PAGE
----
Like a piece of writing our life with God will have plenty of full stops. They exist not to impede our activity but to empower it. Some are like the ending of a chapter. We retire or change jobs, or move home, or experience the difficult ending of a relationship. Or perhaps the full stop feels more as if it is inside us: we sense it’s time to stop something that has been significant in our life. It’s time to move on. But to what? The pause invites us to let God in. We might be tempted to rush on to the next sentence – any old sentence – to avoid this uncomfortable halt in progress. But that would be a mistake. We need a deep breath of God; it will help us see where we have been going and where the road might now lead us.

Some full stops are smaller: not the end of a chapter or even a paragraph but a break within the activity of reading or writing. ‘Sometimes’ Etty Hillesum wrote in her journal, ‘the most important thing in our whole day is the rest we take between two deep breaths or the turning aside in prayer for five minutes.’ These full stops are the intentional way we abide in Christ and draw life from Christ’s abiding in us. We have space to listen to the events of our day and what has been happening within us. We remember that we move forward together. As on the written page the stops are small but frequent. They help rather than hinder the flow of our activity, giving meaning and shape to what we do.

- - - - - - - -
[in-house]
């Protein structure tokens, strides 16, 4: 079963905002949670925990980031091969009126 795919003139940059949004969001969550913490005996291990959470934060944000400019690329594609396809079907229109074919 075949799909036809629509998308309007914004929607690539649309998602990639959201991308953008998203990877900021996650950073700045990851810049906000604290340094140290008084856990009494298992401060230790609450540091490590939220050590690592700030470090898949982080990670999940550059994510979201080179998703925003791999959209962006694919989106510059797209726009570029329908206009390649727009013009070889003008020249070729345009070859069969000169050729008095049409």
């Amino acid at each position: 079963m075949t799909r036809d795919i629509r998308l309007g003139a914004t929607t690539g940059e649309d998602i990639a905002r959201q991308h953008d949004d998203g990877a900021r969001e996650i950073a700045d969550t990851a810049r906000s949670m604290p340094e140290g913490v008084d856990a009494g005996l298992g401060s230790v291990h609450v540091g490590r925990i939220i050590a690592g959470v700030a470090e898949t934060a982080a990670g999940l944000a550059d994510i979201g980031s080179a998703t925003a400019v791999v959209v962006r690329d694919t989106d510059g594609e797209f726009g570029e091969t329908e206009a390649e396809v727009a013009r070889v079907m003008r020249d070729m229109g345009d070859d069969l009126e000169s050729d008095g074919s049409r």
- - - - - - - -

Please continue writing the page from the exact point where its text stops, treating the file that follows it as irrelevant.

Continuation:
So as you write, or read, or live this day, put in the necessary punctuation.

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Mentoring

My Former Office at FISC